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Webinar: Mental Health Equity on Campuses Requires More Extensive Work

It’s not enough to make statements. It’s not enough to create working groups. It’s not enough to pay attention to only some parts of the larger problem. When it comes to improving mental health equity on college campuses, more work just needs to be done, mental health experts said during a webinar Wednesday.(left to right, top to bottom) Dr. Shawnté Elbert; Dr. Swapna Hingwe; Dr. Larry Ozowara; Dr. Sherrá Watkins(left to right, top to bottom) Dr. Shawnté Elbert; Dr. Swapna Hingwe; Dr. Larry Ozowara; Dr. Sherrá Watkins

The panel discussion – hosted by higher ed mental health provider Mantra Health and the Steve Fund, which focuses on mental wellbeing for youth of color – was centered around how a major part of student success hinges on mental health, and how some communities may not be getting equal access to the resources they need. The event was hosted by Dr. Larry Ozowara, vice president of care delivery at Mantra.

“We start to address how the populations that we serve – and we look at the places that they live, work, play, and worship – and how they are able to thrive or sometimes just survive. We look at their race, their ethnicities, their service and access to languages, and the barriers that they face. Then, we can start to address equity from that lens," said Dr. Shawnté Elbert, chief health equity officer at Columbus Public Health.

"Mental health challenges [are] prevalent among students,” said Dr. Swapna Hingwe, associate director of counseling and psychiatric services at Michigan State University. “But we also know that certain student groups face additional barriers in accessing effective care and resources.”

To create inclusive and supportive environments where all students – including those from historically marginalized backgrounds– can thrive, advocates and those supporting this work cannot just focus on improving counseling centers, the panelists said.

According to three experts invited to the panel, more work is needed in community-building; collaborating with different school departments; reducing stigmas; offering diverse services for diverse populations; and enacting policy changes.

All in all, the issues calls for systemic change, they said. Quick-fire, short-term ‘fixes’ won’t do. Instead of “putting out fires,” advocates can instead view student mental health issues from a “population health” perspective, said Dr. Sherrá Watkins, associate vice president for student health & wellness at the University of Utah.

The work needs to start before students arrive on campus, Watkins said. Elbert added that it also needed to start before systemic change can even be pursued. Schools recruit students from diverse backgrounds but fail to recognize and learn from the histories that come with such backgrounds, Elbert said.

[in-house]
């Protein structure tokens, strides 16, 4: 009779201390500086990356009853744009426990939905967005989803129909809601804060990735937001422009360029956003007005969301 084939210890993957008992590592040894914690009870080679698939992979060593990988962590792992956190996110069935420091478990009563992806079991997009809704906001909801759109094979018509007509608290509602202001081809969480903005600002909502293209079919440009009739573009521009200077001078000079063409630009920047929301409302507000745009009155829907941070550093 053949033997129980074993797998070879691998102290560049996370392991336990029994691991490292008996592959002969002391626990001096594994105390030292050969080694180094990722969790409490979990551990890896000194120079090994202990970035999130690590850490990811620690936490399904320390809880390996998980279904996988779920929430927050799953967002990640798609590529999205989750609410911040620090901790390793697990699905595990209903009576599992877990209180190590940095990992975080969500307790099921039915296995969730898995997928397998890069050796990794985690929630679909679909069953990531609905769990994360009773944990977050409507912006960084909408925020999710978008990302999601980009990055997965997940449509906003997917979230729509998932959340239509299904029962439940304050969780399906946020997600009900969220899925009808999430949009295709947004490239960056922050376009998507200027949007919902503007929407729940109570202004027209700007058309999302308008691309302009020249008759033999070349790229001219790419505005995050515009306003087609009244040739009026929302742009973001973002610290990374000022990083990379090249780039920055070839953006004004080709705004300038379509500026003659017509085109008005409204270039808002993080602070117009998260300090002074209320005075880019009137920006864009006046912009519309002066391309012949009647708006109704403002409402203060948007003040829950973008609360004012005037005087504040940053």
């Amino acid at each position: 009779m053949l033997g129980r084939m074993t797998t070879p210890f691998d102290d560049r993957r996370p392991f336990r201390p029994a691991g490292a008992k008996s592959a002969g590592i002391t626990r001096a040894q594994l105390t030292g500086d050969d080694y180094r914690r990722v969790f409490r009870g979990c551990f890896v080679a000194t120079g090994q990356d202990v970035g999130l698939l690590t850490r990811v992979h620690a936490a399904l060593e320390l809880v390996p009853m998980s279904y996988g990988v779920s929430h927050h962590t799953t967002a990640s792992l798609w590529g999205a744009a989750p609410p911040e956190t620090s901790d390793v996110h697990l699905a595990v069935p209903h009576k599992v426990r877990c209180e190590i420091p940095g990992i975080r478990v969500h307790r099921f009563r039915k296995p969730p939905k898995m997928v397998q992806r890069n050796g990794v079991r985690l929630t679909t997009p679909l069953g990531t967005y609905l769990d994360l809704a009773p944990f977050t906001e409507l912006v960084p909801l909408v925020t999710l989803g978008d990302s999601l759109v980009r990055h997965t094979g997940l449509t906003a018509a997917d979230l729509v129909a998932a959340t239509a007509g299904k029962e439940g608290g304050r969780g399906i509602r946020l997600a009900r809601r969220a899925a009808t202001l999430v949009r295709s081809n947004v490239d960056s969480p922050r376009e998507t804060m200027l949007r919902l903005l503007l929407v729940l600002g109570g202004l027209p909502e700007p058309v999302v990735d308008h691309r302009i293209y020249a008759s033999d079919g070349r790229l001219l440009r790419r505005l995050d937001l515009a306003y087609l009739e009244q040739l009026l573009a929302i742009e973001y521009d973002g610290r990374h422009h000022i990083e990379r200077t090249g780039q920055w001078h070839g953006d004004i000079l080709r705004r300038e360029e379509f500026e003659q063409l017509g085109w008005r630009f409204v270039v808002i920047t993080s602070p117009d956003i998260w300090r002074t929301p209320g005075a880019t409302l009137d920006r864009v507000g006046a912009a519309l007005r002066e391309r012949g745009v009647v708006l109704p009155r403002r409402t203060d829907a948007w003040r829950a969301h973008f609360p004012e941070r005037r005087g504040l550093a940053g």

"We are recruiting students from inner cities and bringing them to our campuses without acknowledging the trauma that they are experiencing before they come to our campuses,” Elbert said. “Before we can even start to reflect and strategize, ... I think we need to acknowledge what has impacted [students] prior to coming. We should have already engaged with some of the leaders within their community to see what has impacted those students and ... work with those community leaders to make sure their transition from home to our campus continues to be well-rounded.

“It's not enough to just bring them to our campus. I think it's quite unethical to bring them to our campus and then nothing further actually happens. It's not enough to just have your statement on your website.”

Hollow words and working groups that result in inaction mean nothing, Elbert stressed. There has to be action. There has to be follow through.

"For me, what has been hard is that we've seen these students come, and then we wonder why they leave,” Elbert said. “You didn't do the work on the front end."

Today’s technological resources, such as Mantra Health, can help alleviate some of the shortcomings college campuses have faced when it comes to student mental health, Watkins mentioned.

Some schools – particularly very rural ones – struggle to recruit diverse health and wellness professionals, she said. But online mental health services can reach that far and “[provide] resources and services for our students to be able to receive clinical services from people that they identify with."

Higher ed institutions can also benefit from incorporating and basing their approaches on data, Watkins noted.

"Are you using your data correctly? Are you using your data to drive your approaches, your technology, how it's effectively used? And most importantly, when you're getting your data, are you disaggregating it with the specialized and historically marginalized populations on your campus?” Watkins asked. “[New data is showing that] our LGBTQIA populations are not being historically serviced continually on our campuses within our health and wellness realms. What does that look like in comparison to your campuses?"

Doing this work takes its time and its toll, Hingwe said. For those striving to improve mental health equity on their campuses and avoid burnout, she recommended finding and creating a support system of people who are just as compassionate and willing to put in the effort.

"It's marathon work,” Hingwe said. “You have to pause and you have to be patient. And some of the work we do, we won't see the outcomes in our lifetimes. But we just keep doing it. We keep taking breaks, and then getting back in."


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